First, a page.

UK - Tata Steel’s UK subsidiary has agreed a number of changes to the British Steel Pension Scheme (BSPS) to address its funding shortfall, including enrolling new members into a defined contribution (DC) scheme from 2014.

While the £11.3bn (€13.7bn) scheme reported a Section 75 deficit of £500,000 in March 2010, prior to Tata becoming sponsor following its acquisition of Corus Group, the new sponsor said this would be the first funding shortfall for the BSPS.

Speaking at the EDHEC Risk conference late last month, investment committee member Allan Johnston declined to give the size of the deficit, but called it “manageable”, while a Tata spokesman told IPE the results of the 2011 triennial valuation were currently unknown.

The spokesman added that the changes, including a modified accrual rate, would allow the company to continue providing defined benefit (DB) provision by making it more sustainable, as well as reducing the risk it posed for Tata.

“As part of a comprehensive range of revisions to the contribution and benefits framework, the accrual rate will fall from 1/60ths to 1/65ths, and a longevity adjustment factor will be introduced to provide greater protection in case future increases in life expectancy are greater than assumed,” he added.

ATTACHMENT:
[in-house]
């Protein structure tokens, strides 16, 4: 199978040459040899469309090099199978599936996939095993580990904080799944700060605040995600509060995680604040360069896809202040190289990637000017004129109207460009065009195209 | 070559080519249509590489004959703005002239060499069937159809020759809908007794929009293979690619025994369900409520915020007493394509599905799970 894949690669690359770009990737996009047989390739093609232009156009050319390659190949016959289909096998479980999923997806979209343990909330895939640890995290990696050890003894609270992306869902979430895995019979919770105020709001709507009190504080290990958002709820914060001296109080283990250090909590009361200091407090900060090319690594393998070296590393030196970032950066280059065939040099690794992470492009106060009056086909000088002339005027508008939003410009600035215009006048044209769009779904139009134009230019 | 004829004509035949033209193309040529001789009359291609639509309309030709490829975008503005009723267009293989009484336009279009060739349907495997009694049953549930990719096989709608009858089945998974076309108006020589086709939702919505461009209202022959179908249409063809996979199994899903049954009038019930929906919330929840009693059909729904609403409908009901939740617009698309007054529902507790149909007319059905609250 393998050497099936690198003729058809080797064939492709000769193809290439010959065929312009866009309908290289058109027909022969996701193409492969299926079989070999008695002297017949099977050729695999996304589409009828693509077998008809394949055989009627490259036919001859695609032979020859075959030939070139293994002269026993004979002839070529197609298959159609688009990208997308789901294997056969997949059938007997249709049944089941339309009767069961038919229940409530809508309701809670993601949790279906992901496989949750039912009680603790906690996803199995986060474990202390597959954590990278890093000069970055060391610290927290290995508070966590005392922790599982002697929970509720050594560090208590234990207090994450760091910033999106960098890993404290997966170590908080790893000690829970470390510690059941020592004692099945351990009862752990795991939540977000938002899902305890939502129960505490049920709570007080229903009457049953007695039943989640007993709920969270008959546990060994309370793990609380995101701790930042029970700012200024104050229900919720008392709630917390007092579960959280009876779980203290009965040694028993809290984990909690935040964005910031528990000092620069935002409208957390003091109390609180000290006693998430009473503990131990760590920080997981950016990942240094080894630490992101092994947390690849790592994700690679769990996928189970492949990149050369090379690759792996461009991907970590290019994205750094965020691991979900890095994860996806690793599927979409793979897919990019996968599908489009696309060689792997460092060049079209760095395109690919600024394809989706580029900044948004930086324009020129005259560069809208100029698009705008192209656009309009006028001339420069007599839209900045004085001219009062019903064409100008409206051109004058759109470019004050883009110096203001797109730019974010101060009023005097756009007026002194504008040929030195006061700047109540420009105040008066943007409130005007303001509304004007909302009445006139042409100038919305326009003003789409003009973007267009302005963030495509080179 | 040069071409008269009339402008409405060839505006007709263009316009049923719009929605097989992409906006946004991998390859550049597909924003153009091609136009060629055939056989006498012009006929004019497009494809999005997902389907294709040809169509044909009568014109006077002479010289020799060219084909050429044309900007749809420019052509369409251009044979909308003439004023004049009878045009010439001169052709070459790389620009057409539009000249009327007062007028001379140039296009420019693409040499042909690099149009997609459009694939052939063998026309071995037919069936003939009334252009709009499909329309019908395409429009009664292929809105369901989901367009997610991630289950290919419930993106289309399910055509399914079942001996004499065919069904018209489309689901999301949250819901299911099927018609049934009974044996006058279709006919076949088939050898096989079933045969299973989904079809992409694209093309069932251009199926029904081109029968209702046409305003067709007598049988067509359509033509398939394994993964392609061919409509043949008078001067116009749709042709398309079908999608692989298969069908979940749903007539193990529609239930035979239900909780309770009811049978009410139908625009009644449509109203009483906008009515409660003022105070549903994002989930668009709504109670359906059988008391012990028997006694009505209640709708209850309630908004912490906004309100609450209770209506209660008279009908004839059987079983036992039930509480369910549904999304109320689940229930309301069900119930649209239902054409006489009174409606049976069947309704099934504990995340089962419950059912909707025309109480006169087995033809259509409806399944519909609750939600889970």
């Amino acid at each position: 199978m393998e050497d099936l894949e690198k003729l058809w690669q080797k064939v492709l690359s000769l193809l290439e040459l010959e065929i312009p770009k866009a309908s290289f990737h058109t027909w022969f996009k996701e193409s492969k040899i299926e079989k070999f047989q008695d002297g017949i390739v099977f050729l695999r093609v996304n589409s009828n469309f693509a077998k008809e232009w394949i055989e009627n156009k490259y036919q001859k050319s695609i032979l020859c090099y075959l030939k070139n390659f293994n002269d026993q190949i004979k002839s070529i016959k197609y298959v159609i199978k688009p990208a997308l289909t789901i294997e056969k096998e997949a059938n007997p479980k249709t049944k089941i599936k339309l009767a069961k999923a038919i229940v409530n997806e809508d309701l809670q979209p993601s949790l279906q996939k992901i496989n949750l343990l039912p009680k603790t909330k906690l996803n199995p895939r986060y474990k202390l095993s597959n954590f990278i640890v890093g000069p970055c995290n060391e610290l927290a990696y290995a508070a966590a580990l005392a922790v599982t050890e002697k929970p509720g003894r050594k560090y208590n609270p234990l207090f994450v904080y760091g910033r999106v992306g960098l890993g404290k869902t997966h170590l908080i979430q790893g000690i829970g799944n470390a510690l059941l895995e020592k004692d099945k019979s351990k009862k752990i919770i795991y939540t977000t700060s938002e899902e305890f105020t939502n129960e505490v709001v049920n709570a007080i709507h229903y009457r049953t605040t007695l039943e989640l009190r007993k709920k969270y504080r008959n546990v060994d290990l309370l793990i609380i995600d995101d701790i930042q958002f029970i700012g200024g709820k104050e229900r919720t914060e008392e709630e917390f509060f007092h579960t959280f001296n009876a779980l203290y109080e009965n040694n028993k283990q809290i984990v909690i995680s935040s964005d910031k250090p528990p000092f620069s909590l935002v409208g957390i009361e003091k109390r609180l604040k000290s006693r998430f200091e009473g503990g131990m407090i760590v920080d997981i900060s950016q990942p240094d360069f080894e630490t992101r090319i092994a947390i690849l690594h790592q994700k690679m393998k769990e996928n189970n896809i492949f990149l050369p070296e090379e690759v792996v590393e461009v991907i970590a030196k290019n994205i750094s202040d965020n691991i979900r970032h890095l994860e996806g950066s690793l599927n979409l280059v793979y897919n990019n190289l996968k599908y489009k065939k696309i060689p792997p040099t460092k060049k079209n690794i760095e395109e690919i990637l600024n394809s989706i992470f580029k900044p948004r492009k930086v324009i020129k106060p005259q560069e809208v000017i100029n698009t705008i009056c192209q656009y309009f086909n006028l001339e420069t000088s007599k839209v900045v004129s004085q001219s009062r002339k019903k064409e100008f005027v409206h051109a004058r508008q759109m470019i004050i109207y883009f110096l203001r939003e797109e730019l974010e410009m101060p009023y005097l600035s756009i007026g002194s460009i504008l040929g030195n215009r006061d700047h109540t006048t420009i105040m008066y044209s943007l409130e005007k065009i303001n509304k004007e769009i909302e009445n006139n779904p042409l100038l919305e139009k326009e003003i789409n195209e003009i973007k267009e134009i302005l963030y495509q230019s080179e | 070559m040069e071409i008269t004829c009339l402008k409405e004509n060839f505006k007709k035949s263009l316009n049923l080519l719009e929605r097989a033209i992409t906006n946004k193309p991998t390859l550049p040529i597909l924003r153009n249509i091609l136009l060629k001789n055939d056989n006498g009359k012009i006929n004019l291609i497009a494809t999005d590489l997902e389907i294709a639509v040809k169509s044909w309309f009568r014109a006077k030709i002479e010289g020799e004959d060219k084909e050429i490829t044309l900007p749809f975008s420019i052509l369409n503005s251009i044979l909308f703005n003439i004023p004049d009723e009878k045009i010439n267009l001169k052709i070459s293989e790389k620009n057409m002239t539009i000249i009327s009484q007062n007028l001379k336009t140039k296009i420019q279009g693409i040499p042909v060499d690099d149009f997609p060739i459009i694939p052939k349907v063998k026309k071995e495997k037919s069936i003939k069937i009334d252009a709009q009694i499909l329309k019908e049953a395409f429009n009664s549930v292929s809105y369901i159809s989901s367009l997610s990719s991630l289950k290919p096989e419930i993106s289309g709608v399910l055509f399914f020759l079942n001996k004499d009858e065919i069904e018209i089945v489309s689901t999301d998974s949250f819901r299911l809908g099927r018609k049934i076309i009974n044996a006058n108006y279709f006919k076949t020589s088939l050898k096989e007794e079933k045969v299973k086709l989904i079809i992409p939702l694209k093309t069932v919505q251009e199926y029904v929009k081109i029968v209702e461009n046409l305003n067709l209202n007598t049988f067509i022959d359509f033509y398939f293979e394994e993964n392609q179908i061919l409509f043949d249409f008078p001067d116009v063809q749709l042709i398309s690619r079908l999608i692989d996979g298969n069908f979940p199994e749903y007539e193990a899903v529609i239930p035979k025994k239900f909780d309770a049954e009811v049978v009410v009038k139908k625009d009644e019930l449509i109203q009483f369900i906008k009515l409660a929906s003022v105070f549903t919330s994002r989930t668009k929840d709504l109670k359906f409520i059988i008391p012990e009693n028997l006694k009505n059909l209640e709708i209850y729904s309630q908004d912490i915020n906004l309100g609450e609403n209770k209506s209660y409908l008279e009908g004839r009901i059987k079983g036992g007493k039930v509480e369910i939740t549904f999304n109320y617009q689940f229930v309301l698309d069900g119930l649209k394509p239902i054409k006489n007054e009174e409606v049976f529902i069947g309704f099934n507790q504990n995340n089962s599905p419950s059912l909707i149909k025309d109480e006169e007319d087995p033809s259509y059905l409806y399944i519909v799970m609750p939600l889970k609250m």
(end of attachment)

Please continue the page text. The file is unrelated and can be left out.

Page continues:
From April 2014, the scheme would be closed to new members, with workers instead enrolled into a “nursery pension arrangement” based around a defined contribution scheme, the company said.

However, DC members would be eligible to join the DB arrangement “at a future date subject to agreed conditions regarding the health” of BSPS, the spokesman added.

In other news, pension deficits have fallen for the second month running, according to data from the Pension Protection Fund (PPF).

It said the shortfall across its 7800 index was now 7% lower than in February.

According to the latest figures for the end of March, the 6,400 schemes covered by the lifeboat fund reported a funding ratio of 83.4%.

This was up marginally from the previous month but still a significant drop year-on-year when all funds reported a surplus of nearly £37bn.

The PPF said: “Over the month, scheme assets fell by 0.4%, and, over the year, there was an increase of 6.6%.

“Total scheme liabilities were £1,243.5bn at the end of March 2012, a decrease of 1.6% over the month and an increase of 32.8% over the year.”

A true year-on-year comparison will not be possible until the April figures are released, as the PPF altered its assumptions last year, reducing the aggregate balance by £35bn at the time.